Malcolm was always more interested in the practical use of soils and how this was influenced by their origin, rather than in their formal classification. His work on “red-brown hardpans” and associated arid zone soils in Australia was triggered by his broad knowledge of soils across the Australian arid zone. He established the mode of “red-brown hardpan” formation and discovered novel, hitherto unsuspected processes at work in them requiring a new terminology. He also assisted with research into: (i) soil abrasiveness as it affects ground-engaging tool performance; (ii) impact of swelling soils on optical fibre cable routes and assessment of the suitability of particular routes, as well as research into methods for amelioration of such soils; and (iii) suitability of soils for vineyard establishment for quality wine production.

Malcolm was a powerful champion for people who needed help, which included being a great mentor of young scientists.  He also played an active role in a number of professional scientific societies notably, The Royal Society of South Australia (Council Member), Australian Society of Soil Science (Past Secretary; Council Member) and Australian Clay Minerals Society (Council Member). He was author and co-author of 120 publications, including major chapters on “Soils” for the Royal Soc. S. Aust. Natural History series, namely: Eyre Peninsula Region (1985) and North-East Deserts Region (1990).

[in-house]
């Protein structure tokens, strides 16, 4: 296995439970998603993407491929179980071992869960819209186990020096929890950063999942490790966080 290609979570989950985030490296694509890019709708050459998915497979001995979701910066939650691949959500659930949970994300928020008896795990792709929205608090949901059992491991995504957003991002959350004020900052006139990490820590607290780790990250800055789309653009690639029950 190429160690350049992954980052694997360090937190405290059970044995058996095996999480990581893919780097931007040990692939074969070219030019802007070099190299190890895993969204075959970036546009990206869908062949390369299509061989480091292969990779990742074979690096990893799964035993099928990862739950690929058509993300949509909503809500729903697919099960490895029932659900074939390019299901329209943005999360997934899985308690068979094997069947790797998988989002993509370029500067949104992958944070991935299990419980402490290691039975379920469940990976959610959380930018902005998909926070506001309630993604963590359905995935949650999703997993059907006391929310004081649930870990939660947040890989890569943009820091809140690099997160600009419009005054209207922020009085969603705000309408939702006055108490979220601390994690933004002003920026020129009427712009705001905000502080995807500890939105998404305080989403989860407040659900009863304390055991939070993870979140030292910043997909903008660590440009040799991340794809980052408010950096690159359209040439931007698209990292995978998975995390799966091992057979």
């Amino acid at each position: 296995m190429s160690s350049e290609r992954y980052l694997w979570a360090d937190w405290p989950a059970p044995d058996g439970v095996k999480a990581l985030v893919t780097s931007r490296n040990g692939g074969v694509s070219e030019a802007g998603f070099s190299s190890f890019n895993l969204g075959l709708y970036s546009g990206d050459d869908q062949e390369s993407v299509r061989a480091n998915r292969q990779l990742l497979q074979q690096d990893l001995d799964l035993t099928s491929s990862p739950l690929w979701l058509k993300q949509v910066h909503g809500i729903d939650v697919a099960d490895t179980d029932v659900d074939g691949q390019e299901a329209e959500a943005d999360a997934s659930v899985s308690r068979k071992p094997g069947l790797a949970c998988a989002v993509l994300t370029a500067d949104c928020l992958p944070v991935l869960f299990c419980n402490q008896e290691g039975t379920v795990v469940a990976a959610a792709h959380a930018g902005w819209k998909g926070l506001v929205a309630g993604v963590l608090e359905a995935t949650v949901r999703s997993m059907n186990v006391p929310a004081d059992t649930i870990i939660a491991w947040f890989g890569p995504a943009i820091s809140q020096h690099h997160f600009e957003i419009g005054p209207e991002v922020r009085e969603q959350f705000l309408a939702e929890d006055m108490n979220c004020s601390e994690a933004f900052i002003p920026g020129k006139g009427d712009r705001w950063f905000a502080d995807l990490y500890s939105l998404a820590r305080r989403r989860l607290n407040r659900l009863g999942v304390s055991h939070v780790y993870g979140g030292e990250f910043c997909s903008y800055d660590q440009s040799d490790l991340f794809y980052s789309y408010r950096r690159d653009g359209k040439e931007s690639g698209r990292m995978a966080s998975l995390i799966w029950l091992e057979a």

Malcolm was also passionate about running two rural properties, one of which was devoted to raising beef cattle in the high rainfall zone (800 mm) of the southern Mt Lofty ranges, and growing pistachios in the moderate rainfall zone (500 mm) of the northern Mt Lofty Ranges.  He was a member of the Pistachio Growers Association Inc.

I, along with others are missing a colleague from whom we have learnt so much and our scientific careers would have been poorer if we had not had the chance to work with him.

He is survived by three sons and four grandchildren.


Tribute from Jock Churchman CSIRO Soils and Land and Water, 1989-2003.

I never actually worked with Malcolm, but I was also in CSIRO Soils and Land and Water Division during the latter parts of his career (from 1989 on). Rob Fitzpatrick has written well about his career and qualities as a pedologist.